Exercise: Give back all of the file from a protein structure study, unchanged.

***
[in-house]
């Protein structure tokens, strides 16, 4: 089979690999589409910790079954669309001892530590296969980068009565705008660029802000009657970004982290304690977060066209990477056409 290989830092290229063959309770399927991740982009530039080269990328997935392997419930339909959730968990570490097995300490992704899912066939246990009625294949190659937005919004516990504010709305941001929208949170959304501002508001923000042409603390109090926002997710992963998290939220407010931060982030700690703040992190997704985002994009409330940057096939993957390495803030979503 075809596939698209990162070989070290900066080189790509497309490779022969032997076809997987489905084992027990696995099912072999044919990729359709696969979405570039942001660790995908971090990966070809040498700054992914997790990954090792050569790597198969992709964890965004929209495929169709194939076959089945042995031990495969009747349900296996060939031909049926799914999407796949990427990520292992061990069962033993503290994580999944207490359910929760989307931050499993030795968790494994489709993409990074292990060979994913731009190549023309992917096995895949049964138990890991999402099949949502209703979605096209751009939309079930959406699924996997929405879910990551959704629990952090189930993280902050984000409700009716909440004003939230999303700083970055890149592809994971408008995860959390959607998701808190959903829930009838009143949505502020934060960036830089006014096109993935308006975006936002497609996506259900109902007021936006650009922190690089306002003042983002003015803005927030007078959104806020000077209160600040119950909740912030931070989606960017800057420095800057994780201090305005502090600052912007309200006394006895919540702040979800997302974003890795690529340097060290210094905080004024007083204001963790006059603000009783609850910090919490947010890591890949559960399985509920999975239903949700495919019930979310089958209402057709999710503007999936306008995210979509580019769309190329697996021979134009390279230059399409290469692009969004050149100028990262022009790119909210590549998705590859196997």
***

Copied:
[in-house]
């Protein structure tokens, strides 16, 4: 089979690999589409910790079954669309001892530590296969980068009565705008660029802000009657970004982290304690977060066209990477056409 290989830092290229063959309770399927991740982009530039080269990328997935392997419930339909959730968990570490097995300490992704899912066939246990009625294949190659937005919004516990504010709305941001929208949170959304501002508001923000042409603390109090926002997710992963998290939220407010931060982030700690703040992190997704985002994009409330940057096939993957390495803030979503 075809596939698209990162070989070290900066080189790509497309490779022969032997076809997987489905084992027990696995099912072999044919990729359709696969979405570039942001660790995908971090990966070809040498700054992914997790990954090792050569790597198969992709964890965004929209495929169709194939076959089945042995031990495969009747349900296996060939031909049926799914999407796949990427990520292992061990069962033993503290994580999944207490359910929760989307931050499993030795968790494994489709993409990074292990060979994913731009190549023309992917096995895949049964138990890991999402099949949502209703979605096209751009939309079930959406699924996997929405879910990551959704629990952090189930993280902050984000409700009716909440004003939230999303700083970055890149592809994971408008995860959390959607998701808190959903829930009838009143949505502020934060960036830089006014096109993935308006975006936002497609996506259900109902007021936006650009922190690089306002003042983002003015803005927030007078959104806020000077209160600040119950909740912030931070989606960017800057420095800057994780201090305005502090600052912007309200006394006895919540702040979800997302974003890795690529340097060290210094905080004024007083204001963790006059603000009783609850910090919490947010890591890949559960399985509920999975239903949700495919019930979310089958209402057709999710503007999936306008995210979509580019769309190329697996021979134009390279230059399409290469692009969004050149100028990262022009790119909210590549998705590859196997």